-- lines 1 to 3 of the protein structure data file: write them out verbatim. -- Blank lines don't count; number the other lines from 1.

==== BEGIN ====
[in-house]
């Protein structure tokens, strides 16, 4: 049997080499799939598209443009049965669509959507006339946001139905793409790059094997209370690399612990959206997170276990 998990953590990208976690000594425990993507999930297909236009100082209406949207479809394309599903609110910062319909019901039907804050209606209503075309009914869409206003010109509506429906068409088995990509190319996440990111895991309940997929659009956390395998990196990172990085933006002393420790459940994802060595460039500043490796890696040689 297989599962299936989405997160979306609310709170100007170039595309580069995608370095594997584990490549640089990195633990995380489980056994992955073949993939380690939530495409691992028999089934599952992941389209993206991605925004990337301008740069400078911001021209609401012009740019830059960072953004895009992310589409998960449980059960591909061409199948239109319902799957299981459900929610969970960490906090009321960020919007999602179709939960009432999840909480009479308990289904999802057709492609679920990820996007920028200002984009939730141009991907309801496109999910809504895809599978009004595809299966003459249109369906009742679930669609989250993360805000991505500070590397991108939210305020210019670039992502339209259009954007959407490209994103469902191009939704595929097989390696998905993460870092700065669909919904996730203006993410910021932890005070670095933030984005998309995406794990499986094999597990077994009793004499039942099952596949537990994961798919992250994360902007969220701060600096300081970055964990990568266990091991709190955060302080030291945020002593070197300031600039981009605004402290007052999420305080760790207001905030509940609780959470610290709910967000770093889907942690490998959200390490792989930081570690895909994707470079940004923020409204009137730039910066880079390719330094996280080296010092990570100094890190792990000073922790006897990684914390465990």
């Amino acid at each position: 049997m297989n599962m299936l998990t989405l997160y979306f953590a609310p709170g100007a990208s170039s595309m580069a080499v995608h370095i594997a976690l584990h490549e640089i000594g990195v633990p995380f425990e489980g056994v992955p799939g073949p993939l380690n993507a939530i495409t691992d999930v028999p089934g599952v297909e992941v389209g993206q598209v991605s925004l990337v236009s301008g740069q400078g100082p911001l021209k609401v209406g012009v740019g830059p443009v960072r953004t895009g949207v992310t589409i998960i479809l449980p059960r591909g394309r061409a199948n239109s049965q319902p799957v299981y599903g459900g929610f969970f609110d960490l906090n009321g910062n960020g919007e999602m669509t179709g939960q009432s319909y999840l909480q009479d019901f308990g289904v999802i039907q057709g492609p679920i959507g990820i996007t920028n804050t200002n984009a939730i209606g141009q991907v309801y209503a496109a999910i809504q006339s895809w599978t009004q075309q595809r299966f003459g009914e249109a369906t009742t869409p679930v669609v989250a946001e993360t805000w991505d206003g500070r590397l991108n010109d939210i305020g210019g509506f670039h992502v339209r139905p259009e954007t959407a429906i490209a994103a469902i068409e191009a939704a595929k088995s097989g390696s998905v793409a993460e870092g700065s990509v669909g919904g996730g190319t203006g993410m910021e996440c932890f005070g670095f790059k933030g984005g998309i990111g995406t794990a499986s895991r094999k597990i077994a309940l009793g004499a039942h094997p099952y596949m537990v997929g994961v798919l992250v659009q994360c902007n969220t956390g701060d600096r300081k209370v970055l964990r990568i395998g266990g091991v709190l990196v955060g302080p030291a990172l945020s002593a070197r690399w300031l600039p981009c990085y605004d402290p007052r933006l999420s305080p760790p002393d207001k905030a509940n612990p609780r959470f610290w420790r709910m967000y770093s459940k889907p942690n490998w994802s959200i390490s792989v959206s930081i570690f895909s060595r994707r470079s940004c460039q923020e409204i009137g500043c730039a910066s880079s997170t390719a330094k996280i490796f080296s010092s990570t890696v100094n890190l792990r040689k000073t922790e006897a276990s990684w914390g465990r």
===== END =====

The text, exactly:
[in-house]
């Protein structure tokens, strides 16, 4: 049997080499799939598209443009049965669509959507006339946001139905793409790059094997209370690399612990959206997170276990 998990953590990208976690000594425990993507999930297909236009100082209406949207479809394309599903609110910062319909019901039907804050209606209503075309009914869409206003010109509506429906068409088995990509190319996440990111895991309940997929659009956390395998990196990172990085933006002393420790459940994802060595460039500043490796890696040689 297989599962299936989405997160979306609310709170100007170039595309580069995608370095594997584990490549640089990195633990995380489980056994992955073949993939380690939530495409691992028999089934599952992941389209993206991605925004990337301008740069400078911001021209609401012009740019830059960072953004895009992310589409998960449980059960591909061409199948239109319902799957299981459900929610969970960490906090009321960020919007999602179709939960009432999840909480009479308990289904999802057709492609679920990820996007920028200002984009939730141009991907309801496109999910809504895809599978009004595809299966003459249109369906009742679930669609989250993360805000991505500070590397991108939210305020210019670039992502339209259009954007959407490209994103469902191009939704595929097989390696998905993460870092700065669909919904996730203006993410910021932890005070670095933030984005998309995406794990499986094999597990077994009793004499039942099952596949537990994961798919992250994360902007969220701060600096300081970055964990990568266990091991709190955060302080030291945020002593070197300031600039981009605004402290007052999420305080760790207001905030509940609780959470610290709910967000770093889907942690490998959200390490792989930081570690895909994707470079940004923020409204009137730039910066880079390719330094996280080296010092990570100094890190792990000073922790006897990684914390465990």
């Amino acid at each position: 049997m297989n599962m299936l998990t989405l997160y979306f953590a609310p709170g100007a990208s170039s595309m580069a080499v995608h370095i594997a976690l584990h490549e640089i000594g990195v633990p995380f425990e489980g056994v992955p799939g073949p993939l380690n993507a939530i495409t691992d999930v028999p089934g599952v297909e992941v389209g993206q598209v991605s925004l990337v236009s301008g740069q400078g100082p911001l021209k609401v209406g012009v740019g830059p443009v960072r953004t895009g949207v992310t589409i998960i479809l449980p059960r591909g394309r061409a199948n239109s049965q319902p799957v299981y599903g459900g929610f969970f609110d960490l906090n009321g910062n960020g919007e999602m669509t179709g939960q009432s319909y999840l909480q009479d019901f308990g289904v999802i039907q057709g492609p679920i959507g990820i996007t920028n804050t200002n984009a939730i209606g141009q991907v309801y209503a496109a999910i809504q006339s895809w599978t009004q075309q595809r299966f003459g009914e249109a369906t009742t869409p679930v669609v989250a946001e993360t805000w991505d206003g500070r590397l991108n010109d939210i305020g210019g509506f670039h992502v339209r139905p259009e954007t959407a429906i490209a994103a469902i068409e191009a939704a595929k088995s097989g390696s998905v793409a993460e870092g700065s990509v669909g919904g996730g190319t203006g993410m910021e996440c932890f005070g670095f790059k933030g984005g998309i990111g995406t794990a499986s895991r094999k597990i077994a309940l009793g004499a039942h094997p099952y596949m537990v997929g994961v798919l992250v659009q994360c902007n969220t956390g701060d600096r300081k209370v970055l964990r990568i395998g266990g091991v709190l990196v955060g302080p030291a990172l945020s002593a070197r690399w300031l600039p981009c990085y605004d402290p007052r933006l999420s305080p760790p002393d207001k905030a509940n612990p609780r959470f610290w420790r709910m967000y770093s459940k889907p942690n490998w994802s959200i390490s792989v959206s930081i570690f895909s060595r994707r470079s940004c460039q923020e409204i009137g500043c730039a910066s880079s997170t390719a330094k996280i490796f080296s010092s990570t890696v100094n890190l792990r040689k000073t922790e006897a276990s990684w914390g465990r």